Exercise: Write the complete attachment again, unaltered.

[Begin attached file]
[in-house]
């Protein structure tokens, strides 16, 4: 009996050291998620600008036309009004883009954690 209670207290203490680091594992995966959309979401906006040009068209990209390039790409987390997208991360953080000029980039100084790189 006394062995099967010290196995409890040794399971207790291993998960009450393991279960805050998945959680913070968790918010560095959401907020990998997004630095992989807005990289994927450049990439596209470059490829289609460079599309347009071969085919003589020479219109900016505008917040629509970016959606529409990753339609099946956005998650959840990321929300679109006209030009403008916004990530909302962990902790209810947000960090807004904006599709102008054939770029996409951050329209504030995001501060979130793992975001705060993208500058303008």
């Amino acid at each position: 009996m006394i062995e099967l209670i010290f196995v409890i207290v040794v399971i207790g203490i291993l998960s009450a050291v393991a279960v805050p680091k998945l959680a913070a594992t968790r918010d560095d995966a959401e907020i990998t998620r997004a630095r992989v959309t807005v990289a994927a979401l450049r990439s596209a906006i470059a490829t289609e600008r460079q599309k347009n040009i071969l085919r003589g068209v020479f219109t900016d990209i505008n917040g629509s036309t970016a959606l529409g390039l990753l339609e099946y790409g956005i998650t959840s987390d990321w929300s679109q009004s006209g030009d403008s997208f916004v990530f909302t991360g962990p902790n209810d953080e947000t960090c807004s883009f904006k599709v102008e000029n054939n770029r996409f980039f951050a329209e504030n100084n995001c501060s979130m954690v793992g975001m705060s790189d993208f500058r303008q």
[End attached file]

[in-house]
């Protein structure tokens, strides 16, 4: 009996050291998620600008036309009004883009954690 209670207290203490680091594992995966959309979401906006040009068209990209390039790409987390997208991360953080000029980039100084790189 006394062995099967010290196995409890040794399971207790291993998960009450393991279960805050998945959680913070968790918010560095959401907020990998997004630095992989807005990289994927450049990439596209470059490829289609460079599309347009071969085919003589020479219109900016505008917040629509970016959606529409990753339609099946956005998650959840990321929300679109006209030009403008916004990530909302962990902790209810947000960090807004904006599709102008054939770029996409951050329209504030995001501060979130793992975001705060993208500058303008």
């Amino acid at each position: 009996m006394i062995e099967l209670i010290f196995v409890i207290v040794v399971i207790g203490i291993l998960s009450a050291v393991a279960v805050p680091k998945l959680a913070a594992t968790r918010d560095d995966a959401e907020i990998t998620r997004a630095r992989v959309t807005v990289a994927a979401l450049r990439s596209a906006i470059a490829t289609e600008r460079q599309k347009n040009i071969l085919r003589g068209v020479f219109t900016d990209i505008n917040g629509s036309t970016a959606l529409g390039l990753l339609e099946y790409g956005i998650t959840s987390d990321w929300s679109q009004s006209g030009d403008s997208f916004v990530f909302t991360g962990p902790n209810d953080e947000t960090c807004s883009f904006k599709v102008e000029n054939n770029r996409f980039f951050a329209e504030n100084n995001c501060s979130m954690v793992g975001m705060s790189d993208f500058r303008q």